The Behind the Screen series is intended for GMs looking for ideas on running Jade Regent, or advice about running long-term campaigns. Posts will include information that my players already know about the Jade Regent storyline, but may include spoilers for those who haven't played yet. You've been warned.
In the Beginning
Starting a campaign is a tricky thing. You need to hook the players, set the tone of your game, introduce the world, and people your setting with vibrant NPCs, while keeping the PCs the center of the story. Replace 'players' with readers, 'game' with novel, 'NPCs' with supporting characters, and 'PCs' with protagonists and you find yourself with the same challenges every modern writer faces when starting a new novel or short story. So why not borrow some tricks from the professionals?
Setting the Scene
Every scene in every story, whether novel, movie, or tale around the fire, should accomplish at least two of the following things:
- Develop character
- Advance the plot
- Establish setting
Scenes that accomplish all three of these are what I call tight. Scenes with only one of these are what I call boring.
Let's look at one of the worst movies of all time--M. Night's adaptation of Avatar, the Last Airbender (No, I won't link it. I'll do nothing to promote that insanity). In the beginning of the film, Katara and Sokka sit with their GranGran and ask her to tell them the history of their world. The scene is literally two kids sitting in front of a narrator telling a story to the audience*. You may have heard writers refer to this as "telling, not showing". This scene accomplishes #3 above (technically), while throwing both #1 and #2 under the bus. Now, to cleanse my pallet of the abomination that is Live Action Avatar, let's look at something tighter--The Matrix.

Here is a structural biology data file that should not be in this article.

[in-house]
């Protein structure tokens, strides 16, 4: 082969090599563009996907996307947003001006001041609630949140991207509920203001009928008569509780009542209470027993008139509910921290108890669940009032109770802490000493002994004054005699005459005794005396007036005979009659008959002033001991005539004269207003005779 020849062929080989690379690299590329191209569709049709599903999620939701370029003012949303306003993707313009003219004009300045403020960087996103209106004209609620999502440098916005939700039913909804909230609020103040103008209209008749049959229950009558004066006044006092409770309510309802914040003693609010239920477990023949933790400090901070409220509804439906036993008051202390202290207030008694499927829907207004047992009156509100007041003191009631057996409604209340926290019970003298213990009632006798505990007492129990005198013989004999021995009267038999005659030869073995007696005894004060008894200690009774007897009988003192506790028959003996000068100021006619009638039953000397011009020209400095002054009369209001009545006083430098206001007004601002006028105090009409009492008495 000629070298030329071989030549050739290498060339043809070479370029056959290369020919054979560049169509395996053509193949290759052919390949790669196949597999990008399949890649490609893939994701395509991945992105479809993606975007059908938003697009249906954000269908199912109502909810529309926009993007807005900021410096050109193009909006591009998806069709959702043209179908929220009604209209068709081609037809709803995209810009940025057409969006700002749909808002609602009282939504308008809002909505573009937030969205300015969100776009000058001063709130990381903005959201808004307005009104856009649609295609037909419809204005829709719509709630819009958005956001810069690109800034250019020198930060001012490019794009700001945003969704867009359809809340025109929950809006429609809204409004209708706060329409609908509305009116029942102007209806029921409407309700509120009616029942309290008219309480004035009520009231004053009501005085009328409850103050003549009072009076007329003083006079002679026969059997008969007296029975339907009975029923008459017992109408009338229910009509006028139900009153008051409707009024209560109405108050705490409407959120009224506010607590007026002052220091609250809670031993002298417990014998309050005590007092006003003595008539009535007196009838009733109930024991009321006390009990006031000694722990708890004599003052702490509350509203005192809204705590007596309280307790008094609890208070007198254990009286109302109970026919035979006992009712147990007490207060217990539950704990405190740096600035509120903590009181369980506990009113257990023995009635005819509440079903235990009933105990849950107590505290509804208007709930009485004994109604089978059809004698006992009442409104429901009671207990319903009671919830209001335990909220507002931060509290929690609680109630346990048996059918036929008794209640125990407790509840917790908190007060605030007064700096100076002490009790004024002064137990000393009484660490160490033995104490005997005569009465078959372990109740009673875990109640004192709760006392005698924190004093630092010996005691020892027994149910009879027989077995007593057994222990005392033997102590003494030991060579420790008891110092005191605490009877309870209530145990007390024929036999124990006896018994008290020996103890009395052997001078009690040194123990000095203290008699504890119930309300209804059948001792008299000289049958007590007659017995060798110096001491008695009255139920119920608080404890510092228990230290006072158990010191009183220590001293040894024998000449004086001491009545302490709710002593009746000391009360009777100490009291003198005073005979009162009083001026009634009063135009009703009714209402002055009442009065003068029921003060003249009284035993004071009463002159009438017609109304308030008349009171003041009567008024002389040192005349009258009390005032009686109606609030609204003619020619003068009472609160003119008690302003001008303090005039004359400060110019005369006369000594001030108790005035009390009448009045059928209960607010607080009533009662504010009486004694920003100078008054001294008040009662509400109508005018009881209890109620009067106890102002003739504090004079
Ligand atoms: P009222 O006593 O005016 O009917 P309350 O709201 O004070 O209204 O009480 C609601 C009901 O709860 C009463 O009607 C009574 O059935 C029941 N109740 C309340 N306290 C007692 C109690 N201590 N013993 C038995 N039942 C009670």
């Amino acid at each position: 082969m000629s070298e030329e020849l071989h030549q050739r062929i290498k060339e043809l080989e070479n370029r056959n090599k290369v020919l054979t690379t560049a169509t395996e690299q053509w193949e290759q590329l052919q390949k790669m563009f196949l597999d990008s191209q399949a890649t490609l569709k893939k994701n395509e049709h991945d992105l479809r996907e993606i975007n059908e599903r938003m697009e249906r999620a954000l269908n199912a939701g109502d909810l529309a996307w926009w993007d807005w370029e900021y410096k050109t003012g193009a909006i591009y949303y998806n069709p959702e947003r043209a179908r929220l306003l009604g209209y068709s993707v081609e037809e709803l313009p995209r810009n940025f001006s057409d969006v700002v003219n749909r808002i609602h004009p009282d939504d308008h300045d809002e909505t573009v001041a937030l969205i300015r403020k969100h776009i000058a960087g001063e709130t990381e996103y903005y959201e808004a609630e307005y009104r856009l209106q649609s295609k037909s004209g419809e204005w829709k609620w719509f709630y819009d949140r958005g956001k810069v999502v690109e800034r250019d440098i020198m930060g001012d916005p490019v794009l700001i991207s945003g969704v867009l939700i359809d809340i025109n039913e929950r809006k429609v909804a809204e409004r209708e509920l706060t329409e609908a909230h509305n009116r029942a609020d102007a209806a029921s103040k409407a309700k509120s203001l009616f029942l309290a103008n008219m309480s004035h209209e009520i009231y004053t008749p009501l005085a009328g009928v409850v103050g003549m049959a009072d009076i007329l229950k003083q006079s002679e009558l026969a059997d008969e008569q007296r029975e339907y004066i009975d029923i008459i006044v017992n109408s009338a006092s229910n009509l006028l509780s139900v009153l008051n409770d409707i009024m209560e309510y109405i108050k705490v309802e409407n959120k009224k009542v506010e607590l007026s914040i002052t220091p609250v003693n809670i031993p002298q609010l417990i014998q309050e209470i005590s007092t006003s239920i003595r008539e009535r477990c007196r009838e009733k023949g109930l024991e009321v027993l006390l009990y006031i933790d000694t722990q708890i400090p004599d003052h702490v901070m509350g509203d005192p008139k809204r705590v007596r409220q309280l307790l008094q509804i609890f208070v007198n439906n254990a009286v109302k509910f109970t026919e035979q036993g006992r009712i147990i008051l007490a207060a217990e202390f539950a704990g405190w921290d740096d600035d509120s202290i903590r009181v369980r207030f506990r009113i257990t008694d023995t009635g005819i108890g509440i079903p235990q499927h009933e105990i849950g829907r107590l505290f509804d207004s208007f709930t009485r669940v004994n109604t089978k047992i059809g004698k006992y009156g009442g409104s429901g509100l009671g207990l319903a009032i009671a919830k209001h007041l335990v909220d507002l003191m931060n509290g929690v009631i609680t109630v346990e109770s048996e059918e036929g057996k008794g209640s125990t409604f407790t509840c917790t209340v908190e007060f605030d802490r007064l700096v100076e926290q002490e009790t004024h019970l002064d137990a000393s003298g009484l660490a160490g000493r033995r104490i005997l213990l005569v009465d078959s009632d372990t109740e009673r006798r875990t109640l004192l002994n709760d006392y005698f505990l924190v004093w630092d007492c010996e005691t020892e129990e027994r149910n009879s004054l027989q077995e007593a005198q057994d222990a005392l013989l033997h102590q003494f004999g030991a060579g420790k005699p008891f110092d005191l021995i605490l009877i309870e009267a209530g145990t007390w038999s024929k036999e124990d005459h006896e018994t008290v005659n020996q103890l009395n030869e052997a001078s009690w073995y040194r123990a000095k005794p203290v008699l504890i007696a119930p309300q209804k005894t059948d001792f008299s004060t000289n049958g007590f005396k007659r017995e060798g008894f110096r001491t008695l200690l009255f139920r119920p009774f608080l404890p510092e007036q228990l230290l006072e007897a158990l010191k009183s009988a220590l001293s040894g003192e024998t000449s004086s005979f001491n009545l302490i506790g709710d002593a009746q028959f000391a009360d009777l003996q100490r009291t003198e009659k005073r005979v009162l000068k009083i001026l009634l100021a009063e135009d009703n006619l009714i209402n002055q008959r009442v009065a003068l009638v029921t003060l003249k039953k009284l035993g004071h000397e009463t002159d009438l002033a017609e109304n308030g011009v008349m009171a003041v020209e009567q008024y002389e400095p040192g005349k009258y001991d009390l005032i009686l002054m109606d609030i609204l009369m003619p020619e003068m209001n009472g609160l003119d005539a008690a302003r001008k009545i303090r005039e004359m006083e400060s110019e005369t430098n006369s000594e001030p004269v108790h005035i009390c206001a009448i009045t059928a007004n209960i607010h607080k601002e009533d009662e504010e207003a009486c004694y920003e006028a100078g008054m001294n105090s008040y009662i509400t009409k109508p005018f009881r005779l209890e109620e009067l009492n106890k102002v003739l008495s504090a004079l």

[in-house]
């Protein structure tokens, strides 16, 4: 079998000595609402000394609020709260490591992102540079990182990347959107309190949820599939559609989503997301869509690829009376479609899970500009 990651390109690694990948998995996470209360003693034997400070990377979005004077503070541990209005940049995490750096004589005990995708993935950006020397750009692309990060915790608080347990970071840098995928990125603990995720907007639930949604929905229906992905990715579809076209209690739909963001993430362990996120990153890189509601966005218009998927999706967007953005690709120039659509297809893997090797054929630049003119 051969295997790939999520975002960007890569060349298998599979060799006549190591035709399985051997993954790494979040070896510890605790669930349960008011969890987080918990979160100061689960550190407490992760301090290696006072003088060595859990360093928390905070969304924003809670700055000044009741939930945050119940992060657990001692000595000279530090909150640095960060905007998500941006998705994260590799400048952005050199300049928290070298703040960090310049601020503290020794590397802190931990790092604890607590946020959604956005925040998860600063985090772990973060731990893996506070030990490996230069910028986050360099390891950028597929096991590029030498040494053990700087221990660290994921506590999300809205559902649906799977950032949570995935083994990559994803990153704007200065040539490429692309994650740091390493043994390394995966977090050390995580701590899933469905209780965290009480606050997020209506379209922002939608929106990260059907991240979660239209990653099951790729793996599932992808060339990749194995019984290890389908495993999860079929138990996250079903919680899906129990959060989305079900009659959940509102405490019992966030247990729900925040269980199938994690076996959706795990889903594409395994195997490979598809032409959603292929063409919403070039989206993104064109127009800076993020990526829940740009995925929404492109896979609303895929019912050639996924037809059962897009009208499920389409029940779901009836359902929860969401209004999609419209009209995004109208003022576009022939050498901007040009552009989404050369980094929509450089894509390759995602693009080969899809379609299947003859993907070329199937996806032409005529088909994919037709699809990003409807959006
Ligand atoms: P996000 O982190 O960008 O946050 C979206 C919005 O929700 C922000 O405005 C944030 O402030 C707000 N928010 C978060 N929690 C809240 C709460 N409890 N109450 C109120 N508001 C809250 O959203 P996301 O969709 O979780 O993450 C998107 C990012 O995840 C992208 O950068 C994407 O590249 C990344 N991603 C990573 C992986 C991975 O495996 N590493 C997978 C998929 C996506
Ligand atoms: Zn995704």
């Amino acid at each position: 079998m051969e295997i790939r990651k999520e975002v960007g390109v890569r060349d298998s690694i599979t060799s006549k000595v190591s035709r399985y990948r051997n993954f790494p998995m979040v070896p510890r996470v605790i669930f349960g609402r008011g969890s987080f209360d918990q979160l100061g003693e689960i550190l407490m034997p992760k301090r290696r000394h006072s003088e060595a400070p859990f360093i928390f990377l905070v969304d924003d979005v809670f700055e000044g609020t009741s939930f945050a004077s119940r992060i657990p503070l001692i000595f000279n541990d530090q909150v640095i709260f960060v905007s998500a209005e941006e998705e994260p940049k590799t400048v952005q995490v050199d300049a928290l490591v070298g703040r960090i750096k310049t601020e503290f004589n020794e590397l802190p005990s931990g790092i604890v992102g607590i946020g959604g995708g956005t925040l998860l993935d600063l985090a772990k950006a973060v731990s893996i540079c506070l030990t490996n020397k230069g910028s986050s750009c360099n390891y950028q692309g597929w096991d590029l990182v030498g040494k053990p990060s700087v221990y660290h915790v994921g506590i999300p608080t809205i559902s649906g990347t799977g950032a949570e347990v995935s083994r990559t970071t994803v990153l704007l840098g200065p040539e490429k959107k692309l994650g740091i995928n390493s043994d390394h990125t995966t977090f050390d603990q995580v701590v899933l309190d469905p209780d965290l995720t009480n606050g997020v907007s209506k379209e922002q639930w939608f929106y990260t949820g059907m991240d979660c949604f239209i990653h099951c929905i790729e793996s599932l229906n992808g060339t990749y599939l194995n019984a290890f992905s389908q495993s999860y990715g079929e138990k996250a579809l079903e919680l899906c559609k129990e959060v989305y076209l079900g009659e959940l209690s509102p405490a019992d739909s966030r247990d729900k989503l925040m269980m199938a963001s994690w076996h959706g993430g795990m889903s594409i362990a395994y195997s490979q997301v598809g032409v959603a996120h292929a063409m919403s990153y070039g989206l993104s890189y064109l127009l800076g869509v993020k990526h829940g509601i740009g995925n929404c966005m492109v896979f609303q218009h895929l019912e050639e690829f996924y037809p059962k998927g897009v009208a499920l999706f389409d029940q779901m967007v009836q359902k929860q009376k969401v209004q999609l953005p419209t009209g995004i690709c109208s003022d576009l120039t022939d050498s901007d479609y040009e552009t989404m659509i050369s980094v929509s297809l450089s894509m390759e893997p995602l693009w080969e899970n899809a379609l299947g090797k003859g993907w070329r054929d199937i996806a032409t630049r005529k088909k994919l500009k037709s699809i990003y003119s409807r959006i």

After overhearing a curious phone call discussing someone called "The One", we see this:
What does the first few minutes of this scene tell us?
1) Character: This strange woman is probably a hacker. She's a supernaturally skilled martial artist. She has allies. Skilled officers are no match for her, but she's terrified of these "agents".
2) Plot: We know she's after someone called "The One". How did the agents trace the call to her if her ally said it was a secure line? How does she have these supernatural powers and why do the agents seem to be even more inhuman? What does "they cut the hard line" mean? How will she get away?